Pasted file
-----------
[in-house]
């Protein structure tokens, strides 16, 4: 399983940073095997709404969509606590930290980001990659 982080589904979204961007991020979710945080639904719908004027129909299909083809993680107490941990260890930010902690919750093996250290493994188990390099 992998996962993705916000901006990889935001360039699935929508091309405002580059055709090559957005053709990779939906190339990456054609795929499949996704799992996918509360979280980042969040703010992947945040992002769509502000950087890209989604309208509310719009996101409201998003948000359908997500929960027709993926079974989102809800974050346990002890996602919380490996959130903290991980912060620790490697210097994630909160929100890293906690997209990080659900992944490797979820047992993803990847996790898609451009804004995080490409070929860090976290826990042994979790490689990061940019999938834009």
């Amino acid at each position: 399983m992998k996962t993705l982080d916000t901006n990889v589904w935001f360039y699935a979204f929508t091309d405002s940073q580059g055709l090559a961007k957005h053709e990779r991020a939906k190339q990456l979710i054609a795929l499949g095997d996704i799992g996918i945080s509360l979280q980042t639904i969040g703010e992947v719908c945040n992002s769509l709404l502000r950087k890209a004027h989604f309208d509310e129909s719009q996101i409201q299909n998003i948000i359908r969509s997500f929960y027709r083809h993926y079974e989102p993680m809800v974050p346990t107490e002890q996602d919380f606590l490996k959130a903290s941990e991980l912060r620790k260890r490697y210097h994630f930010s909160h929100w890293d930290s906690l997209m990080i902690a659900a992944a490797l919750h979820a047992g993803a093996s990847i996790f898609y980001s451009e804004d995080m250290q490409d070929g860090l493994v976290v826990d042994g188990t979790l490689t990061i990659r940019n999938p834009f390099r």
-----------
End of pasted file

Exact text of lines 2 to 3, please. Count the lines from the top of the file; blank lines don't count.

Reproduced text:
């Protein structure tokens, strides 16, 4: 399983940073095997709404969509606590930290980001990659 982080589904979204961007991020979710945080639904719908004027129909299909083809993680107490941990260890930010902690919750093996250290493994188990390099 992998996962993705916000901006990889935001360039699935929508091309405002580059055709090559957005053709990779939906190339990456054609795929499949996704799992996918509360979280980042969040703010992947945040992002769509502000950087890209989604309208509310719009996101409201998003948000359908997500929960027709993926079974989102809800974050346990002890996602919380490996959130903290991980912060620790490697210097994630909160929100890293906690997209990080659900992944490797979820047992993803990847996790898609451009804004995080490409070929860090976290826990042994979790490689990061940019999938834009």
């Amino acid at each position: 399983m992998k996962t993705l982080d916000t901006n990889v589904w935001f360039y699935a979204f929508t091309d405002s940073q580059g055709l090559a961007k957005h053709e990779r991020a939906k190339q990456l979710i054609a795929l499949g095997d996704i799992g996918i945080s509360l979280q980042t639904i969040g703010e992947v719908c945040n992002s769509l709404l502000r950087k890209a004027h989604f309208d509310e129909s719009q996101i409201q299909n998003i948000i359908r969509s997500f929960y027709r083809h993926y079974e989102p993680m809800v974050p346990t107490e002890q996602d919380f606590l490996k959130a903290s941990e991980l912060r620790k260890r490697y210097h994630f930010s909160h929100w890293d930290s906690l997209m990080i902690a659900a992944a490797l919750h979820a047992g993803a093996s990847i996790f898609y980001s451009e804004d995080m250290q490409d070929g860090l493994v976290v826990d042994g188990t979790l490689t990061i990659r940019n999938p834009f390099r």